Louise O’Brien’s grieving mother is still haunted, knowing her teenage daughter’s body was buried just metres from her home.
Kathy McDonald’s house in the Wollongong suburb of Bellambi is only one street away from Patricia Goddard’s Chounding Crescent yard where Louise’s skeletal remains were found inside a wheelie bin which was buried underground last year.
When I found out the police had dug a body up out of the backyard, I knew straight away … I knew it was Louise. I just felt numb, I still do … I haven’t wrapped my head around it, I don’t think I ever will
In the NSW Supreme Court yesterday, Goddard pleaded guilty to manslaughter over the killing of the 18-year-old. Goddard, 73, admitted that on October 12, 2008, the young girl was struck in the head, probably with a hammer, while staying at Goddard’s home and that she stood by and watched her die.
The ambulance and police were called to Goddard’s home by neighbours, but Goddard kept the badly injured girl hidden from view.
Ms McDonald said she can no longer look over her fence, towards the house or the backyard, where the grisly discovery was made.
“It haunts me, I have nightmares about it,” she said.
Ms McDonald still remembers the day she learned of Louise’s death and the numbness she felt.
“Someone rang me and said something had happened to [Goddard] as there were police and an ambulance at her house … I thought she’d had a fall, I was thinking of her,” she said.
“I went round there, I saw Goddard walking with the police and they told me to move on.
“I thought I’d be nosy and I stood in the park watching and things started going through my mind, I wondered if maybe it had something to do with Louise.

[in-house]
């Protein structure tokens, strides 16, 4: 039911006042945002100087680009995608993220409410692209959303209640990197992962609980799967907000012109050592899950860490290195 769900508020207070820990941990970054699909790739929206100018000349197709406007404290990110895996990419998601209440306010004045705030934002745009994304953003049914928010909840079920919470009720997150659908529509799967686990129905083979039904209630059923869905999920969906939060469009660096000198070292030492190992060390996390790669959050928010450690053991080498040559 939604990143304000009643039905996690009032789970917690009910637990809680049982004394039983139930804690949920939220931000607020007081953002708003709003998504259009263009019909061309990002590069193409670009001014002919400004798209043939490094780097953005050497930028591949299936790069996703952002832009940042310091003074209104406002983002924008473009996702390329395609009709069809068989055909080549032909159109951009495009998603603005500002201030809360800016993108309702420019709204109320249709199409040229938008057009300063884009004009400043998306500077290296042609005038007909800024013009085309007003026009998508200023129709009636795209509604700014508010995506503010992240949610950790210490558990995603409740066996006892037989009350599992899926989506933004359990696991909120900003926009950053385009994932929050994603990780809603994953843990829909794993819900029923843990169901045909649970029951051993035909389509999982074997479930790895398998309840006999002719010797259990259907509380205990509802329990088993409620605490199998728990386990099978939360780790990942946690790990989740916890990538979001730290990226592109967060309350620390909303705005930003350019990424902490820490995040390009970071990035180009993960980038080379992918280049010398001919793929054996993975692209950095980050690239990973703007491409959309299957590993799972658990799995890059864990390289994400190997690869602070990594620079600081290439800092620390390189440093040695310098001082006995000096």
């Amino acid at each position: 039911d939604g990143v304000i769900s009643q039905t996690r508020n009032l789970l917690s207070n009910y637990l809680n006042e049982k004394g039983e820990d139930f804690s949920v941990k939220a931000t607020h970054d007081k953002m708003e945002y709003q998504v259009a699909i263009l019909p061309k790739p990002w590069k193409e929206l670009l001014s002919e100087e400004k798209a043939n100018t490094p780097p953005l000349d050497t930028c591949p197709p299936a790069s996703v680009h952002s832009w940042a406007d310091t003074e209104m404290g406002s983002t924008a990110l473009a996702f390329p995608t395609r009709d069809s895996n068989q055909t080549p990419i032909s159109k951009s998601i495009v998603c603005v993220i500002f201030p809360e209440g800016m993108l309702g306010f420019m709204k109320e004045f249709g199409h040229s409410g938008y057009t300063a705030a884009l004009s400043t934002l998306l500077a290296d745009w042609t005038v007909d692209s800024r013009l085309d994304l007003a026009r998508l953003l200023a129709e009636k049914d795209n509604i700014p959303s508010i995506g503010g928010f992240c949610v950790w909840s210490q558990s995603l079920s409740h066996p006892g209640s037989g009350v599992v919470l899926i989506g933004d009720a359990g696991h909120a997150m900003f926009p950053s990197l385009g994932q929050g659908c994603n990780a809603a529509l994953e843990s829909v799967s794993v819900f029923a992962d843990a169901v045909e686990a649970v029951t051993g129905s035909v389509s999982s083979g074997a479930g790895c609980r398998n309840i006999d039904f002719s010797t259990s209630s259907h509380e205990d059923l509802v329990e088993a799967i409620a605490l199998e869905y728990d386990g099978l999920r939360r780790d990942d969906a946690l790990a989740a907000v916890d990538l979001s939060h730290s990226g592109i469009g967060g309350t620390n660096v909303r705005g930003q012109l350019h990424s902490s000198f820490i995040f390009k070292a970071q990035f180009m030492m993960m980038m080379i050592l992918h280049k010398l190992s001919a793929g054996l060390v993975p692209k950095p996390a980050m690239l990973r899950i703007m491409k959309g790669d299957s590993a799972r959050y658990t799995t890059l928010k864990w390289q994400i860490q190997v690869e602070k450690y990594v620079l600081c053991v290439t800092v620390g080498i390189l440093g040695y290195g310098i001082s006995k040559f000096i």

“When I found out the police had dug a body up out of the backyard, I knew straight away … I knew it was Louise.
“I just felt numb, I still do … I haven’t wrapped my head around it, I don’t think I ever will.”
For months after Louise’s death she was regarded as a missing person, an impression reinforced by Goddard’s daughter, Tracey Taylor, who told the teenager’s mother that her daughter had moved to Melbourne and wanted nothing to do with her family.
Police found the teenager’s remains in a wheelie bin buried at the house, following a tip from an unnamed witness.
A local tradesman later came forward, telling police he had been hired to dig a bin-sized hole alongside Goddard’s home, which he had been told was for a dog.
Goddard will now give evidence against her daughter in relation to the crime.
Taylor, 46, who was charged with accessory to murder over the crime, has now been charged with accessory to manslaughter.
Ms McDonald admitted she was disappointed that Taylor had been granted bail yesterday, conceding it was a “difficult” outcome to hear.
After nearly two years walking the judicial process, Ms McDonald is now even more determined to fight for justice for Louise and other victims of crime.
“It will never be over for me … but I want to do everything I can for her … whether it’s speaking out or talking to the DPP, I will do what I can,” she said yesterday.
She admitted she and her 28-year-old son were still struggling with their grief and missed Louise every day.
“[My son] has become very quiet … it’s a matter of how he’s going to be able to start explaining his emotions,” she said.